The last week and a half of Mohamed Kamara’s life have been nightmarish.

By day, he’s been shuttling between two hospitals 11 miles apart, visiting some of his family members at one hospital in the East Bronx and others at one on the Upper East Side. His nights are spent alone sleeping at a hotel near the family’s apartment.

Kamara’s wife and two daughters are among at least eight people who remain hospitalized nearly two weeks after the January 9th fire that killed 17 people. Three of those patients are being treated at Jacobi Medical Center and are in serious condition, a spokesperson for the hospital said. Five were being cared for at New York Presbyterian, a spokesperson said, declining to comment on their conditions.

Kamara’s 9-month-old baby Ceesay is still intubated and alone at Jacobi Hospital. Doctors tried to remove her from a ventilator, but had to put her back on one when she had trouble breathing on her own, Kamara said. His wife Fatoumatta and their 7-year-old daughter Jabu are still hospitalized at New York Presbyterian/Weill Cornell Medical Center in Manhattan.

“You just have to keep praying,” Kamara said. “You don’t know what might come after.”

Kate Smart, a spokesperson for Mayor Eric Adams, said her office didn’t have a full count of the people still hospitalized in the aftermath of the fire and it was not clear if patients were still being treated at any other facilities. Patients who had been treated at St. Barnabas Hospital had either been transferred or released, a spokesperson there said.

“These families are still going through [this]. They’re still very much in need of continued prayers,” said Sheikh Musa Drammeh, from the Islamic Cultural Center of the Bronx, who was acting as a community coordinator for people affected by the blaze. “They’re looking forward to brighter days ahead. The community in general is praying. But at the same time, we're also preparing for the worst, in case the worst becomes reality.”

Kamara, who immigrated from The Gambia in the mid-nineties, wasn’t home at the time of the deadly blaze. He works as an Uber driver and was out chauffeuring passengers around the city as he has most days since 2016. He said not being there when his family needed him haunts him.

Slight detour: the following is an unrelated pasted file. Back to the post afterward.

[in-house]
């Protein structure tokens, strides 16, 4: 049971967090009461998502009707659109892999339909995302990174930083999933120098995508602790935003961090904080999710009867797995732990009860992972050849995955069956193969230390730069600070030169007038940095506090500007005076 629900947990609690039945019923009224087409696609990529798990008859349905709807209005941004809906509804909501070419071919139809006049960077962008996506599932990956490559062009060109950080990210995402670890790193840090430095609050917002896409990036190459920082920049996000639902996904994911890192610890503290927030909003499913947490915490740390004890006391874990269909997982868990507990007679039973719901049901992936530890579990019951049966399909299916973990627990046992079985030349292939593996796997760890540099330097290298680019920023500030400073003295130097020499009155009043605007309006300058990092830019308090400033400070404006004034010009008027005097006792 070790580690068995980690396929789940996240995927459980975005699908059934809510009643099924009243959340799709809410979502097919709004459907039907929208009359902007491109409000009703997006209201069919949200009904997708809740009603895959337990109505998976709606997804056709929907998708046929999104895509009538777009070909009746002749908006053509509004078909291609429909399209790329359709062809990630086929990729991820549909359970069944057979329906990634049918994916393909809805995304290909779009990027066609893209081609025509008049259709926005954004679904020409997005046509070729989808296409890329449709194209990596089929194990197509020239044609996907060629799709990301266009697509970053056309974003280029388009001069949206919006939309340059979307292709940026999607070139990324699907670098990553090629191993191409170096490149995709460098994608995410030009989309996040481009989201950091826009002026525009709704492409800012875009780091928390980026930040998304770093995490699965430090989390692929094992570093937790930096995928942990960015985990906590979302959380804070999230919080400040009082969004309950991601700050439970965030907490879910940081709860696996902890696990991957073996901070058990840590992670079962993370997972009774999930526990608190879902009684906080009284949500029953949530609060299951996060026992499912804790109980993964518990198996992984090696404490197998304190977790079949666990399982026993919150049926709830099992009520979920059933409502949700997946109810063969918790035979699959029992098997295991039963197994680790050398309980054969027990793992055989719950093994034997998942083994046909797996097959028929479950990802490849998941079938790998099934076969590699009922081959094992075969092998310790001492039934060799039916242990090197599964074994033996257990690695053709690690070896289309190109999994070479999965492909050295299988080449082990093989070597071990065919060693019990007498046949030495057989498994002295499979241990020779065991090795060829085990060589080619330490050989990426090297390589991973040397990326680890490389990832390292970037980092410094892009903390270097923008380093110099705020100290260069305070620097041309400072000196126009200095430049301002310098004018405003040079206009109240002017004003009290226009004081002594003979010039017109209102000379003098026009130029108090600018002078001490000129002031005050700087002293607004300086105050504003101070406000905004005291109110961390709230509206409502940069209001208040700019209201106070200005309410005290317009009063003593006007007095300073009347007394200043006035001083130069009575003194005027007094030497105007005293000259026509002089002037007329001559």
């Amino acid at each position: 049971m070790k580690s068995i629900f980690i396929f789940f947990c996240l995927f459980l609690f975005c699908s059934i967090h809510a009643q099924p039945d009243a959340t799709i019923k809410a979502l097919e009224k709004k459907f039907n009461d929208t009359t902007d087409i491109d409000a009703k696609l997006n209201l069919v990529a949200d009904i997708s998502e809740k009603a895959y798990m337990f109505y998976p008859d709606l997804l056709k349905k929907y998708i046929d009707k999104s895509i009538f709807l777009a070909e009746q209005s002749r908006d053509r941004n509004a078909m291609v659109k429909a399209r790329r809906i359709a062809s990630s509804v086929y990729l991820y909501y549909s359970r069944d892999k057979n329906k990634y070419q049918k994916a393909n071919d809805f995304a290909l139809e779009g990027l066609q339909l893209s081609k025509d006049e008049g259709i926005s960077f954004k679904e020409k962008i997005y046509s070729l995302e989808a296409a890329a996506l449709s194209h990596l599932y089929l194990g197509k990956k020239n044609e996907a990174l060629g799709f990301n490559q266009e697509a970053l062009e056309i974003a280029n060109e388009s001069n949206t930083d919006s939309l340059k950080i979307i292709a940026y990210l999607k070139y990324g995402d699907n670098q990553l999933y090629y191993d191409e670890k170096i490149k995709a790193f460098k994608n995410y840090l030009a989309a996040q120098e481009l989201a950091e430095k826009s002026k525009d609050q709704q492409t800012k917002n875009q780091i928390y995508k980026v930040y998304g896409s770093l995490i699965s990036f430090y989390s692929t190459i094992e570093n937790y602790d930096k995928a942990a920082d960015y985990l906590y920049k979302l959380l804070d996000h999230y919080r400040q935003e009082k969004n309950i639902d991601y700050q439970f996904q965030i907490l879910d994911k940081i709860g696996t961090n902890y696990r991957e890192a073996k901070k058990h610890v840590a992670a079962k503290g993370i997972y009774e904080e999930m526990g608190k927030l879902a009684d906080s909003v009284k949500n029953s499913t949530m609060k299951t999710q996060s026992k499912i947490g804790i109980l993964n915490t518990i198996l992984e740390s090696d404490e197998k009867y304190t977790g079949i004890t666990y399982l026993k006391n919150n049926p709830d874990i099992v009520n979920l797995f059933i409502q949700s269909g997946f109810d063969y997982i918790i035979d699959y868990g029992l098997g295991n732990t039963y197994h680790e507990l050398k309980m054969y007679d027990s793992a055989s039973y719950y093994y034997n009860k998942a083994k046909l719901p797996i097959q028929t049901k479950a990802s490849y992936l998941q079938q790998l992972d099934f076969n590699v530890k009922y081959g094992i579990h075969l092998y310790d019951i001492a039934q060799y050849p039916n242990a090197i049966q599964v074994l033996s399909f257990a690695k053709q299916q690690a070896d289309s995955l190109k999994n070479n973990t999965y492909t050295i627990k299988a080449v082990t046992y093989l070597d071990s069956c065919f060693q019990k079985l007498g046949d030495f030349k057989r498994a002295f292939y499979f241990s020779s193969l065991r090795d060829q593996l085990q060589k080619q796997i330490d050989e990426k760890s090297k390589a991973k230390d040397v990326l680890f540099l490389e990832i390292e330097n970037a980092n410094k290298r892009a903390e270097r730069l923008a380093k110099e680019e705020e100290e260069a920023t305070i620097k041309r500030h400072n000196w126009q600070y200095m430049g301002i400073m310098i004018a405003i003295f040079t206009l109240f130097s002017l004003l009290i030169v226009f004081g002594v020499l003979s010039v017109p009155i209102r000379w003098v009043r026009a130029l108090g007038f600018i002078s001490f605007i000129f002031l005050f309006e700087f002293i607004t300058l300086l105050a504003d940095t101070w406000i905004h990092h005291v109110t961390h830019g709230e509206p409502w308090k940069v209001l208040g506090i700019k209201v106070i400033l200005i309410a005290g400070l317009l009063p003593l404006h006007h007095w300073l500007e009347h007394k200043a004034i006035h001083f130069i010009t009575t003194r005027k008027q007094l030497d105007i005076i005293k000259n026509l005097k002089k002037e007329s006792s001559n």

“You start blaming yourself,” he said. “Why did you go to work? [But] you know you have to go to work.”

Kamara spent the entire day of the fire trying to locate his family. At first, all four of his children were in two hospitals along with his wife and he drove to hospitals all over the borough searching for them.

Photo of Mariam, Jabu and Abubakary Kamara who were all hospitalized after the fire. Mariam and Abubakary were released but Jabu remained hospitalized as of January 21st, more than week after the fire

Mariam, Jabu and Abubakary Kamara were all hospitalized after the fire. Mariam and Abubakary were released but Jabu remained hospitalized as of January 21st, more than week after the fire

Mariam, Jabu and Abubakary Kamara were all hospitalized after the fire. Mariam and Abubakary were released but Jabu remained hospitalized as of January 21st, more than week after the fire
Courtesy of the of Kamara family

But late last week, two of his children, 8-year-old Mariam and 3-year-old Abubakary, were released. Both have autism. The 3-year-old, Abubakary, has been much quieter since getting out of the hospital, Kamara said. He has coughing fits at night and has to use a newly-prescribed asthma pump. Eight-year-old Mariam is non-verbal and uses an assistive speech device to communicate.

“Mariam does really well with routine and calmness and structure,” said the child's special education teacher, Christina Kharem. Kharem, along with other faculty at Mariam’s special education school, P469X Bronx School for Continuous Learners, had been helping raise funds for the family so Kamara can focus on caretaking and finding them a new place to live.

“The last memories of that building will be her mom and family screaming and trying to get out of that building and people dying around them,” Kharem said.

The Kamara family lived on the 15th floor of the 19-story building. FDNY officials said on that floor, a faulty stairwell door didn’t close automatically and allowed smoke to billow through it, though it wasn’t clear where in the building the family had been found. Kamara’s wife Fatoumatta still hasn’t been able to speak about what happened.

Mohamed Kamara is staying at a Red Cross-funded hotel along with 54 other families, including 155 adults and 52 children. His two children who recovered are staying with relatives for the time being. A spokesperson for the Red Cross said families can now stay at the hotel through February 7th. After what happened, Kamara said he can’t imagine ever returning with his family to the apartment at 133 East 181st Street.

“Because of how much my kids went through [there] and I was not able to help,” he said.

Kamara’s 20-year-old niece Isatou Kamara, a social work student at Medgar Evers College, has been with her uncle most days since the fire, visiting the family in the hospital and trying to help him find a new three-bedroom apartment — no simple task when you’re juggling the apartment application process with hospital visitations.

Most of the family’s clothing and furniture reek with the stench of smoke and will have to be thrown out. Kamara said visiting her baby cousin in the hospital and watching her struggling to breathe on a ventilator was heartbreaking.

“I don't know how to grieve because I know there's people that had it worse than us,” she said. “My uncle and his entire family somehow, some way, God chose to save them … even though they’re still in the hospital, I just try to look on the bright side and be grateful.”